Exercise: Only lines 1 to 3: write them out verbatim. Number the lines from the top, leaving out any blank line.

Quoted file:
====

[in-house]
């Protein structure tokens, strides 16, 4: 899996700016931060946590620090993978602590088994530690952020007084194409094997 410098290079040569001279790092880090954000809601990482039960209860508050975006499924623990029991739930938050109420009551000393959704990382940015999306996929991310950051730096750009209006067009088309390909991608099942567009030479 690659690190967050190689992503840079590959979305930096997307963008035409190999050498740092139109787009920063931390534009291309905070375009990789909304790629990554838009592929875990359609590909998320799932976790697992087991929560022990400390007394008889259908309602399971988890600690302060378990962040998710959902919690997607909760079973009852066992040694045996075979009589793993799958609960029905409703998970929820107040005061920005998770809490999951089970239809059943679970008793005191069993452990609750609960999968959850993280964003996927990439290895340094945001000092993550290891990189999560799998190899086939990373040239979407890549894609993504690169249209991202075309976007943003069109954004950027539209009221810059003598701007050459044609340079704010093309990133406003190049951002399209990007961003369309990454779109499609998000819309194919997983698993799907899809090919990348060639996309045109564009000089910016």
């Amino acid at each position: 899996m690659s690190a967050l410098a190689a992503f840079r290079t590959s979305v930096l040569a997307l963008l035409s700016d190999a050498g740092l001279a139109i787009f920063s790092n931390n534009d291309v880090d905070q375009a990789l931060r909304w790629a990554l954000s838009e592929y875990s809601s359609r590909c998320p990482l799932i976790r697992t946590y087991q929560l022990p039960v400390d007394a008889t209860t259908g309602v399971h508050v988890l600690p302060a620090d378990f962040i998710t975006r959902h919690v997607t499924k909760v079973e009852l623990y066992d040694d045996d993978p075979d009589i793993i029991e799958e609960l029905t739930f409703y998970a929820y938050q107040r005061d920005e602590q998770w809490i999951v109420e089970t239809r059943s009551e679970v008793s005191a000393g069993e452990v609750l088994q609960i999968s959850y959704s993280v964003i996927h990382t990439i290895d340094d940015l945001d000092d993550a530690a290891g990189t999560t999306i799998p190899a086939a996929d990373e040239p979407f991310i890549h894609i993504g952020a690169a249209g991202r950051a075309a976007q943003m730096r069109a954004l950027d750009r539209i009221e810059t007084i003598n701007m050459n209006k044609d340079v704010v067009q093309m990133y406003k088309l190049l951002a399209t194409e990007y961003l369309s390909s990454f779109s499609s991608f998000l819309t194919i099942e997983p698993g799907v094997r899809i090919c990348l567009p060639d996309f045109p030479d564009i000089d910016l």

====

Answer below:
[in-house]
């Protein structure tokens, strides 16, 4: 899996700016931060946590620090993978602590088994530690952020007084194409094997 410098290079040569001279790092880090954000809601990482039960209860508050975006499924623990029991739930938050109420009551000393959704990382940015999306996929991310950051730096750009209006067009088309390909991608099942567009030479 690659690190967050190689992503840079590959979305930096997307963008035409190999050498740092139109787009920063931390534009291309905070375009990789909304790629990554838009592929875990359609590909998320799932976790697992087991929560022990400390007394008889259908309602399971988890600690302060378990962040998710959902919690997607909760079973009852066992040694045996075979009589793993799958609960029905409703998970929820107040005061920005998770809490999951089970239809059943679970008793005191069993452990609750609960999968959850993280964003996927990439290895340094945001000092993550290891990189999560799998190899086939990373040239979407890549894609993504690169249209991202075309976007943003069109954004950027539209009221810059003598701007050459044609340079704010093309990133406003190049951002399209990007961003369309990454779109499609998000819309194919997983698993799907899809090919990348060639996309045109564009000089910016």
């Amino acid at each position: 899996m690659s690190a967050l410098a190689a992503f840079r290079t590959s979305v930096l040569a997307l963008l035409s700016d190999a050498g740092l001279a139109i787009f920063s790092n931390n534009d291309v880090d905070q375009a990789l931060r909304w790629a990554l954000s838009e592929y875990s809601s359609r590909c998320p990482l799932i976790r697992t946590y087991q929560l022990p039960v400390d007394a008889t209860t259908g309602v399971h508050v988890l600690p302060a620090d378990f962040i998710t975006r959902h919690v997607t499924k909760v079973e009852l623990y066992d040694d045996d993978p075979d009589i793993i029991e799958e609960l029905t739930f409703y998970a929820y938050q107040r005061d920005e602590q998770w809490i999951v109420e089970t239809r059943s009551e679970v008793s005191a000393g069993e452990v609750l088994q609960i999968s959850y959704s993280v964003i996927h990382t990439i290895d340094d940015l945001d000092d993550a530690a290891g990189t999560t999306i799998p190899a086939a996929d990373e040239p979407f991310i890549h894609i993504g952020a690169a249209g991202r950051a075309a976007q943003m730096r069109a954004l950027d750009r539209i009221e810059t007084i003598n701007m050459n209006k044609d340079v704010v067009q093309m990133y406003k088309l190049l951002a399209t194409e990007y961003l369309s390909s990454f779109s499609s991608f998000l819309t194919i099942e997983p698993g799907v094997r899809i090919c990348l567009p060639d996309f045109p030479d564009i000089d910016l």